Indeed. Brexit compounds the issues that we have seen in the oil and gas industry, particularly in the North sea, and affects investment. This year we are expecting less than £1 billion worth of new capital projects to be agreed. In each of the past five years we have seen an average spend of £8 billion. There has been a massive drop-off. Much of that is linked to the global oil price, but the Government have not done enough to increase investor confidence, especially in the light of Brexit. New projects are not being sanctioned because of companies’ negative cash flow. Jobs are consequently being lost all the way along the supply chain. We are losing contracts, expertise and people working in the industry in and around Aberdeen, Scotland and the UK.
Exploration and development activity is at an all-time low. Oil and Gas UK produced a report in February this year which predicted that if the current trajectory of low investment and new projects not being approved continues, we will see a fall in production in 2020. We are not ready for that. Our strategy has been to maximise income and recovery, and the Oil and Gas Authority’s main aim is to ensure that we get as much out of the North sea as we can. Because of the lack of investor confidence and the inability to sanction new capital projects, that is becoming increasingly difficult.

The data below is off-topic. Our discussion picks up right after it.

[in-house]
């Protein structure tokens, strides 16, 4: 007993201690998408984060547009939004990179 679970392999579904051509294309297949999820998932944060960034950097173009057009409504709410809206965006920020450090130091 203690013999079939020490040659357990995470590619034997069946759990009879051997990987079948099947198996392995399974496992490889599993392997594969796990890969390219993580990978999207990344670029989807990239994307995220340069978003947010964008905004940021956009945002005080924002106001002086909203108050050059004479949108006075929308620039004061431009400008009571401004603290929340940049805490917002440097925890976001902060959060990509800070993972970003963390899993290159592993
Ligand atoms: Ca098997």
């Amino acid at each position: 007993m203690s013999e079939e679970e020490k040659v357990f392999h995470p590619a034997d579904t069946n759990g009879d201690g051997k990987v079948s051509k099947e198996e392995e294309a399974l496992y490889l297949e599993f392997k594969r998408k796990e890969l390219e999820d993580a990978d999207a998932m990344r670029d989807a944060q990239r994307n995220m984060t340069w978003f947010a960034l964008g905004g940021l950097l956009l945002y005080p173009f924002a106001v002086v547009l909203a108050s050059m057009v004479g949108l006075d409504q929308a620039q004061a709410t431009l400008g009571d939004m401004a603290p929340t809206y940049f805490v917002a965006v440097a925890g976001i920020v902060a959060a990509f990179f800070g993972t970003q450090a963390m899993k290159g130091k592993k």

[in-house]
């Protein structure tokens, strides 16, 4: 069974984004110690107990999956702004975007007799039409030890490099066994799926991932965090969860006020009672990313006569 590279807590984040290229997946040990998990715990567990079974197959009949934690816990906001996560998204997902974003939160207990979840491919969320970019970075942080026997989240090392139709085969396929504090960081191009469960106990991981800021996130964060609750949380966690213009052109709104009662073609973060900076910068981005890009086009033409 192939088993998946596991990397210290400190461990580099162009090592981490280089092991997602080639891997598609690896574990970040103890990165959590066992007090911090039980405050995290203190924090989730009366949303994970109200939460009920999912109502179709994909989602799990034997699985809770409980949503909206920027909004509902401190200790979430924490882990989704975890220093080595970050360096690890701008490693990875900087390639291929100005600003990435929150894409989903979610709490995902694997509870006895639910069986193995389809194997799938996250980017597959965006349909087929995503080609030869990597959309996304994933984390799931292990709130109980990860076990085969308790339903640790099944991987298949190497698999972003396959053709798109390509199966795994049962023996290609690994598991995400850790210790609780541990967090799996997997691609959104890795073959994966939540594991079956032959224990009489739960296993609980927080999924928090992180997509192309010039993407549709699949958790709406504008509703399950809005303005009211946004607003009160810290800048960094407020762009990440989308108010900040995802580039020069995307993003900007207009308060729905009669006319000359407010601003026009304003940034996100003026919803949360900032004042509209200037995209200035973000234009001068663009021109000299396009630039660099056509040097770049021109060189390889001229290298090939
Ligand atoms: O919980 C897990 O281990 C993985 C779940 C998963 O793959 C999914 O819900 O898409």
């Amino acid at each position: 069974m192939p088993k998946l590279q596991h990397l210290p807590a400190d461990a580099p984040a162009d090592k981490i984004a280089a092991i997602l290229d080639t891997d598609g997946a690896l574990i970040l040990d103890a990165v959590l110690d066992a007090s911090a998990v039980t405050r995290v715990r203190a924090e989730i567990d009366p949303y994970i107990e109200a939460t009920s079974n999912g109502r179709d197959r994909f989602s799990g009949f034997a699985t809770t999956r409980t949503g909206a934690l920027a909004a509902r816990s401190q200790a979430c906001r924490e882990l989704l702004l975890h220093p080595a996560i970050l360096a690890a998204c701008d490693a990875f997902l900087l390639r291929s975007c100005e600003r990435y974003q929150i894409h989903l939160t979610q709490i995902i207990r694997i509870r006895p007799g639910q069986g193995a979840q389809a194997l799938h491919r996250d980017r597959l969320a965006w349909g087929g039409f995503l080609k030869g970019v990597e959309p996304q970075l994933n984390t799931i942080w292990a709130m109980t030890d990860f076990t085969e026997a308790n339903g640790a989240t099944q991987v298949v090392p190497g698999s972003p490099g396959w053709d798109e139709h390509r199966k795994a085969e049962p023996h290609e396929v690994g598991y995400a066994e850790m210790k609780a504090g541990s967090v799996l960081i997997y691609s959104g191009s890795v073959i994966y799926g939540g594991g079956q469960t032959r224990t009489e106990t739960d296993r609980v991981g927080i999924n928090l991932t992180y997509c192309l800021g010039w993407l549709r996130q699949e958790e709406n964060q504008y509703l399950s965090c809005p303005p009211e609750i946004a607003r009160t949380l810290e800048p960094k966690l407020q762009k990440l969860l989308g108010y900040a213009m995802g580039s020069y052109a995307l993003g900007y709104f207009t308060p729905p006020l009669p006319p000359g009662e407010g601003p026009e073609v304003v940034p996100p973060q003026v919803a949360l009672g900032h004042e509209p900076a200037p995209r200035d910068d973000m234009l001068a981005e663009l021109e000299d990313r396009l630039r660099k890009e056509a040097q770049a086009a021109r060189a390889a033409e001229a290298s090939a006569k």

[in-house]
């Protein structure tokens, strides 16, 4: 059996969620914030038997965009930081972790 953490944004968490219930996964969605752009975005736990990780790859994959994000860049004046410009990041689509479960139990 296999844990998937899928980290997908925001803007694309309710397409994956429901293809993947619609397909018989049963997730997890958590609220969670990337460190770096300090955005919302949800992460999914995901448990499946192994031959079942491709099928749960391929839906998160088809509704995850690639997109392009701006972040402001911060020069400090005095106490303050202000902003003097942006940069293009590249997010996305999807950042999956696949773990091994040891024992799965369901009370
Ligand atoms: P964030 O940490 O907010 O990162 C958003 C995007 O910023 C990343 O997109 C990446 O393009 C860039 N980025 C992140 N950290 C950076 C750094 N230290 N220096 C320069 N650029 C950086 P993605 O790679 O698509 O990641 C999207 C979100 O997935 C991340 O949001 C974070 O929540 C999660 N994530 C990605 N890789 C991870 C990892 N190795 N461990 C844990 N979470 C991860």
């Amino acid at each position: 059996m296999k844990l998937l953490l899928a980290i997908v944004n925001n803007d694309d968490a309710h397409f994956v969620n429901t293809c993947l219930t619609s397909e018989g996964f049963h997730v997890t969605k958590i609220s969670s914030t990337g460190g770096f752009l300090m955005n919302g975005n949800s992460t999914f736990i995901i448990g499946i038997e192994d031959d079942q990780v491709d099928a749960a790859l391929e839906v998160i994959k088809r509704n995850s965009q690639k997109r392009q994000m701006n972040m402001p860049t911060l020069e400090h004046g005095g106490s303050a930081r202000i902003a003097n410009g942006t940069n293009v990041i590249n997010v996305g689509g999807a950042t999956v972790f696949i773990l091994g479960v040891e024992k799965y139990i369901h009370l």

I have asked various Ministers about the Government’s intentions. We are not seeing investor confidence. We are seeing a major drop-off in investment, as the figures show. I welcome some of the changes that the Oil and Gas Authority has made. It is working on making it easier to transfer assets that have reached the end of their life. We do not want decommissioning to take place now. I understand entirely that if there is sufficient UK spend, there will be a financial benefit to UK companies from decommissioning, as long as we can ensure that the supply chain for decommissioning is based in the UK.
However, some of the assets that have been in the North sea for 30 years are at the end of their useful life and need to be decommissioned. I welcome the OGA’s push to ensure that as much of that spend as possible is in the UK, and I welcome its efforts to ensure that assets can be transferred so that as much oil as possible can be recovered from each of those fields. The OGA has been focusing on enhanced oil recovery, but the Government have not done enough in that respect. Changes are necessary to the tax regime to encourage companies to undertake enhanced oil recovery.